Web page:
For the month of May I joined a pantry challenge on Happy in the Hollow. This isn’t the first pantry challenge I have done, but many times I don’t join a group. I tend to do them when either space or money is tight. We have a local store that does a Buy 2 Get 3 free sale 3 times a year, and I will typically stock the freezer at that time. It always helps if there is room in the freezer to do so.
So what is a pantry challenge? It is a period of time when you make a conscious effort to eat down your pantry instead of buying groceries as you normally would. This may be in an effort to reduce spending if your budget is stretched that week or month, or it may be to clean out old and forgotten items before they go bad. Food does eventually do that even if it keeps for a long time, so in order to get the most nutrient value out of it, you want to cycle through the food in your pantry on a regular basis. Even if you have long term food storage it is a good idea to regularly use that food in your cooking so that you know how to prepare it, and this should be done in a First In, First Out fashion. This keeps a cycle going so that you are always using the oldest food first, and as you (or if you) replace something it will go behind the oldest of the item you already have. They make rotation shelves for this, or there are lots of different ways to do it on pinterest… or you can just pull the old to the front and put the new in the back on your shelf. Do whatever works for you.
Most people will probably start a pantry challenge by looking at what they have. Pull things off shelves or out of cupboards, or if you have certain things you know you keep moving around to get to other things— those are prime targets. The next thing is to set your parameters. Will you buy any groceries during the challenge? If so, will you limit your budget? Only buy certain items? Only buy things if they are needed to finish a recipe to use something up? In my experience, I will almost always still need to buy milk. I may or may not need to buy bread or tortillas for the kids (I am gluten free, but they do some cooking for snacks or food while I am at work). I have tried the buying to recipe approach, but found that it is usually better to ask google for substitutes so that I don’t wind up with another ingredient I wouldn’t normally use for the next challenge. You also want to think about how long you will do the challenge for. If you are doing it for financial reasons that might be until you get another paycheck, or the next month. I will often do a month at a time, unless I am trying to clear a particular location out. Then I go til the food is gone (hopefully with enough time to clean it before refilling it with the food that has gone on sale). After you have set your parameters, and you know what you have that needs used up, you are ready to start planning.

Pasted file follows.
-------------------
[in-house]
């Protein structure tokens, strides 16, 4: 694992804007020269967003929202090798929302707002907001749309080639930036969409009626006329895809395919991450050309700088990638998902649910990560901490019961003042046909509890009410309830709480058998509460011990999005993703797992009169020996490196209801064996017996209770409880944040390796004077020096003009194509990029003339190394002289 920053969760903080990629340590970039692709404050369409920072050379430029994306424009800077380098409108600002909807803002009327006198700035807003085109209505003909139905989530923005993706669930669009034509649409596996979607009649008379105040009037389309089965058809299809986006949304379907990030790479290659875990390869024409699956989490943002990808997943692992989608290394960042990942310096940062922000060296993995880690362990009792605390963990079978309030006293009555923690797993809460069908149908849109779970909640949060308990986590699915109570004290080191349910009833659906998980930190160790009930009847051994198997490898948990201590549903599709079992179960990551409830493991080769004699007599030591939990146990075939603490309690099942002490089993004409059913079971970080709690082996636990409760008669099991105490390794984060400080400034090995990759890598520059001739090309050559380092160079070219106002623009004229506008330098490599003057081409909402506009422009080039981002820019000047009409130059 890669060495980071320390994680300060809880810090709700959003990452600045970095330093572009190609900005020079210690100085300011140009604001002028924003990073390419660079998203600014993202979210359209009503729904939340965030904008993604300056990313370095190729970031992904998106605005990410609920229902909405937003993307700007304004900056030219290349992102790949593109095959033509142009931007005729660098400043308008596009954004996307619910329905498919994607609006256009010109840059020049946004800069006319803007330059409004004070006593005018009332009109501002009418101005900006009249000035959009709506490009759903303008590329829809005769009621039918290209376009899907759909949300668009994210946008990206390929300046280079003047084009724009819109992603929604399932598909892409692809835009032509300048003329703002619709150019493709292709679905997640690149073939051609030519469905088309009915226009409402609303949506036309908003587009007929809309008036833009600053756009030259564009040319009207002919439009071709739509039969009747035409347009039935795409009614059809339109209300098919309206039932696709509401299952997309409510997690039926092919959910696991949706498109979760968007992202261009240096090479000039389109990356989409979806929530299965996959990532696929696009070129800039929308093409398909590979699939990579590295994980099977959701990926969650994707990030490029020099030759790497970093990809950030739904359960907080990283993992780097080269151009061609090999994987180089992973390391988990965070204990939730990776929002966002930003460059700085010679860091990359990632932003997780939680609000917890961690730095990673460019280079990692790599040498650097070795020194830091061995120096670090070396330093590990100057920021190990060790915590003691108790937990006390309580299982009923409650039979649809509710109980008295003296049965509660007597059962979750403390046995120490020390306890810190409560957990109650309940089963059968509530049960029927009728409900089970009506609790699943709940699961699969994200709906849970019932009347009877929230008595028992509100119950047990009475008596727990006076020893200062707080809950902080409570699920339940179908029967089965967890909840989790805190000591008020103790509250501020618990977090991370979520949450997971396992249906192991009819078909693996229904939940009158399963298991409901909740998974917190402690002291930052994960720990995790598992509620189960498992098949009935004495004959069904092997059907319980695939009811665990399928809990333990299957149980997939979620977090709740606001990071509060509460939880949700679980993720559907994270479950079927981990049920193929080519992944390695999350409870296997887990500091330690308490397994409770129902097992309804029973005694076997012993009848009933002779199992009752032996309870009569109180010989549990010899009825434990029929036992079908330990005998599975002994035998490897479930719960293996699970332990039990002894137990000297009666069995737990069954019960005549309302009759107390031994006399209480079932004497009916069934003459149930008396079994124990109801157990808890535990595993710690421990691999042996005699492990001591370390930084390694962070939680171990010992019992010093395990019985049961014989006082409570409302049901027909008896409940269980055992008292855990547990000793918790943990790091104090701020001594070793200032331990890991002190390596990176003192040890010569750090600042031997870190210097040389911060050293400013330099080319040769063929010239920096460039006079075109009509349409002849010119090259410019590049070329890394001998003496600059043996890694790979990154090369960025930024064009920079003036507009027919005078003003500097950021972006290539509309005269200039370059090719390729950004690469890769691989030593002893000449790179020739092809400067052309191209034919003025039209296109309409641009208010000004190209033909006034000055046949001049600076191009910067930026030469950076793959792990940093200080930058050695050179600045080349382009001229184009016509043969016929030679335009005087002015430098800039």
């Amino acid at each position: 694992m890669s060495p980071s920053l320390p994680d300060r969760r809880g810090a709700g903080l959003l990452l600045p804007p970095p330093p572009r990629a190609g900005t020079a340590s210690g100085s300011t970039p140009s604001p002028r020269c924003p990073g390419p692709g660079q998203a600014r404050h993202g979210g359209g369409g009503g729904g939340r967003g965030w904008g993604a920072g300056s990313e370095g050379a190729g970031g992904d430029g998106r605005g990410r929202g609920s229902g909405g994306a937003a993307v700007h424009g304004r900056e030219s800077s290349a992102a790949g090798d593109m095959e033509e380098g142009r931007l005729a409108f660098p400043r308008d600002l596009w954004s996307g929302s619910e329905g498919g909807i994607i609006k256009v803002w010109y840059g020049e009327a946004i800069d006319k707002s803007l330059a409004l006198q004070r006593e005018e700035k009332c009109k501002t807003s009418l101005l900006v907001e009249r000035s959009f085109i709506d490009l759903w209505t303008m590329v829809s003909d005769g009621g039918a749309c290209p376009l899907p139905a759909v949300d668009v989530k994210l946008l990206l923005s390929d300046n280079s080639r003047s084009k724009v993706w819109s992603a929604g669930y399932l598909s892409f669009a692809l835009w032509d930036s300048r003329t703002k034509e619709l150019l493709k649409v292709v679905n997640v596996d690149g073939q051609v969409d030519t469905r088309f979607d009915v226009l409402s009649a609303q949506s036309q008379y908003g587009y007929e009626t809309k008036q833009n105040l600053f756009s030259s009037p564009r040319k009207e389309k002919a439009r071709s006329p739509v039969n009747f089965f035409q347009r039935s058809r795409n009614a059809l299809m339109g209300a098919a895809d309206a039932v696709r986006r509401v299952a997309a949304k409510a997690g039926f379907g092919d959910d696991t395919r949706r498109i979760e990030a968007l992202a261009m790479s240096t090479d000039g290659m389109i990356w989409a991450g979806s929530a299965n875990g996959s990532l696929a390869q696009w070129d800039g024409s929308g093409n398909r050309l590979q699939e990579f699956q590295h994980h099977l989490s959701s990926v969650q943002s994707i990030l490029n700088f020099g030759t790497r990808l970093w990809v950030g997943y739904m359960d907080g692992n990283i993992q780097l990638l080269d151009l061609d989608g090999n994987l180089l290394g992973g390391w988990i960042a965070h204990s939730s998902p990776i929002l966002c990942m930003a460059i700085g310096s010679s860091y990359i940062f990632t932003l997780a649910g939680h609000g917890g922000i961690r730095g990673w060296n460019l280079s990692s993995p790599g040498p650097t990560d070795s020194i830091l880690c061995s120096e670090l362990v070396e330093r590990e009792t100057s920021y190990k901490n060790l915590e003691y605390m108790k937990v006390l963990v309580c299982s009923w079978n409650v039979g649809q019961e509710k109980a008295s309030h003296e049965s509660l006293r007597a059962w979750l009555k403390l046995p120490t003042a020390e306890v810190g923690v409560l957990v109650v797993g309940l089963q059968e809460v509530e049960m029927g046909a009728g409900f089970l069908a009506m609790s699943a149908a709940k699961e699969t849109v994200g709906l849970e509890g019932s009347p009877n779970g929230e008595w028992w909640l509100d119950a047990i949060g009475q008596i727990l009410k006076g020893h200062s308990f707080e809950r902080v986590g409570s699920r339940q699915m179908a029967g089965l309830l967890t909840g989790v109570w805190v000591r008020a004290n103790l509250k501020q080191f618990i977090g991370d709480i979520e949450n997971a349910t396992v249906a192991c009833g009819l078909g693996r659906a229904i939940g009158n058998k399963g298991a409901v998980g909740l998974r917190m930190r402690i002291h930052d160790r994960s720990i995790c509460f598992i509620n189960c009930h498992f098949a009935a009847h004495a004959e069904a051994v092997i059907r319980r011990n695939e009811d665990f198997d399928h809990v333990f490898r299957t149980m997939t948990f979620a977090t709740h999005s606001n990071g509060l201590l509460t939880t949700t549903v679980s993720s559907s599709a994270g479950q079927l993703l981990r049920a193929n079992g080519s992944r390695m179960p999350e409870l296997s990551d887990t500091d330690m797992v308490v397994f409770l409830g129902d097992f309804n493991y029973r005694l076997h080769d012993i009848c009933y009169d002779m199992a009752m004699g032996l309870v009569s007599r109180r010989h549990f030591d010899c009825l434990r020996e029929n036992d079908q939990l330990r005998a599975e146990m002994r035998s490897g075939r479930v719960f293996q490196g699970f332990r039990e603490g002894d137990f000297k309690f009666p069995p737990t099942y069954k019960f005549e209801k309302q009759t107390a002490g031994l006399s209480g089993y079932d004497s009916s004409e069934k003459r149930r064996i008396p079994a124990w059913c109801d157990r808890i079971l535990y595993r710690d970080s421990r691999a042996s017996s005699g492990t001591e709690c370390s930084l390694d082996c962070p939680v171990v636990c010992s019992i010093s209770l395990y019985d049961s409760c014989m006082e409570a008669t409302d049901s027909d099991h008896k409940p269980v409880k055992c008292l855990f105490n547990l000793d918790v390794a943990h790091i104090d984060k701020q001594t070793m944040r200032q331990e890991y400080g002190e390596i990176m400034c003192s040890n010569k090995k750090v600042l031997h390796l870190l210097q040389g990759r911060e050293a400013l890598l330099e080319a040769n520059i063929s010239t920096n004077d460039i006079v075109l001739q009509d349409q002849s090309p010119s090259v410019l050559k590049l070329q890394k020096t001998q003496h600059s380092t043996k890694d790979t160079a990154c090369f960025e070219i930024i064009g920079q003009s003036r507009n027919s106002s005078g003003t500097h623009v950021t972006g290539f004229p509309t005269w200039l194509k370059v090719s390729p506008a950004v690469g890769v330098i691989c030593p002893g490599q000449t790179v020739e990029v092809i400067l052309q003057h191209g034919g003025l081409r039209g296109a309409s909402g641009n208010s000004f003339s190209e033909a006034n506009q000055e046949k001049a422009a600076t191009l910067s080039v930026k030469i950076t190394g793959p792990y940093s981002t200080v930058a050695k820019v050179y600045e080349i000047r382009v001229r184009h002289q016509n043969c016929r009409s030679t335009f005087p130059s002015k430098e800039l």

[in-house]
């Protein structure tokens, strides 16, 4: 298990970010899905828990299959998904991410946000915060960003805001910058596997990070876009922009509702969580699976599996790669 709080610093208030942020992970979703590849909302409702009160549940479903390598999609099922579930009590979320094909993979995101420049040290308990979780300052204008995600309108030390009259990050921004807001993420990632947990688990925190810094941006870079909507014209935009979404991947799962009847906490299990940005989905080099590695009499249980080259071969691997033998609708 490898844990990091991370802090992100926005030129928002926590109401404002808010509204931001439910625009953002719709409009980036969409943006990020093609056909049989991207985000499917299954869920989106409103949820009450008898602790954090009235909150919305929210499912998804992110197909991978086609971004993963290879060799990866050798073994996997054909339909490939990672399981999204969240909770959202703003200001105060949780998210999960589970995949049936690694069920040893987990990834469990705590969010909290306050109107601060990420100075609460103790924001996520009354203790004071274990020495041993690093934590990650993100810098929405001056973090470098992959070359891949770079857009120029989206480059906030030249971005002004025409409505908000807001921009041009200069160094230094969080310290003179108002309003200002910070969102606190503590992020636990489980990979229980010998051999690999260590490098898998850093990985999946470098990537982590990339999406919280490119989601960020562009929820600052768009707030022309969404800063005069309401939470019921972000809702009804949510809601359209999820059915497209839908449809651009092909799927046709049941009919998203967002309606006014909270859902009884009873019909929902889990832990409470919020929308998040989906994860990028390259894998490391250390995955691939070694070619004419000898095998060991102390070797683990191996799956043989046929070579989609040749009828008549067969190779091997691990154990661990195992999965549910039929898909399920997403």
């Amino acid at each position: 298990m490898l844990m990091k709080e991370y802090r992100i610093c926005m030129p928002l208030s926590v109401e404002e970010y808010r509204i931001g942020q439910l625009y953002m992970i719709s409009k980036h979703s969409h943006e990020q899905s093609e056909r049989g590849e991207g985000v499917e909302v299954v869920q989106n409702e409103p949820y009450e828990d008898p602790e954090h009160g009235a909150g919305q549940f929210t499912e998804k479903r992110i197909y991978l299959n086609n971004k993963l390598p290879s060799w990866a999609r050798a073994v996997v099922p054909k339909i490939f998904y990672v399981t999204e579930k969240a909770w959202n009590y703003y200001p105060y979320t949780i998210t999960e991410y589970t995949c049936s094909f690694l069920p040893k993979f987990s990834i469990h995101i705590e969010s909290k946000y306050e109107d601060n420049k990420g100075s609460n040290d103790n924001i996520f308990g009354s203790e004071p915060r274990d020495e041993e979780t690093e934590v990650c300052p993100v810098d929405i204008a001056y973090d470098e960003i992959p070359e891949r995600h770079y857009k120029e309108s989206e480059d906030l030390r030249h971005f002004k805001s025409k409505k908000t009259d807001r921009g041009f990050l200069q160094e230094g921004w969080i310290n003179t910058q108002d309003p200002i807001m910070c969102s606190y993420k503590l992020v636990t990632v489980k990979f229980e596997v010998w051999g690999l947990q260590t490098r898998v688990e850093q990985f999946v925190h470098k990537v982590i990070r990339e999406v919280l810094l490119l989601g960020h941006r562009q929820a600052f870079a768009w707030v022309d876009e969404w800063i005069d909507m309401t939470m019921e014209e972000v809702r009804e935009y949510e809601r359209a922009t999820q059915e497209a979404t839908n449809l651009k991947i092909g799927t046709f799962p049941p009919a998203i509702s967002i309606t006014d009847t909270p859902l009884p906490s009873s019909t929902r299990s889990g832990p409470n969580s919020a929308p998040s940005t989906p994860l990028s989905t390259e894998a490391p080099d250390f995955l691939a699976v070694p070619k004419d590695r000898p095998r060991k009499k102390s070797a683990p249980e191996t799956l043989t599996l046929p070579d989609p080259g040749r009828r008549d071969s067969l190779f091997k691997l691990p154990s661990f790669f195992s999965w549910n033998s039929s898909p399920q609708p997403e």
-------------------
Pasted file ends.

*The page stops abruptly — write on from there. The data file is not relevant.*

Are there obvious meals your family likes you can make with those ingredients? Can you throw in an extra item in something you know you like to get it used up? Maybe those last few stalks of celery could get tossed into a sauce or a soup you wouldn’t normally have celery in. Maybe that canned salmon that you accidentally bought can turn into salmon patties instead of the hamburgers you would normally fix. Make sense? Great! I will be writing more in this series over the next few weeks, so make sure to check back to see what I am working on. Let me know what you are using up in the comments below!
Wishing you clean shelves and good food,
Going Green Mom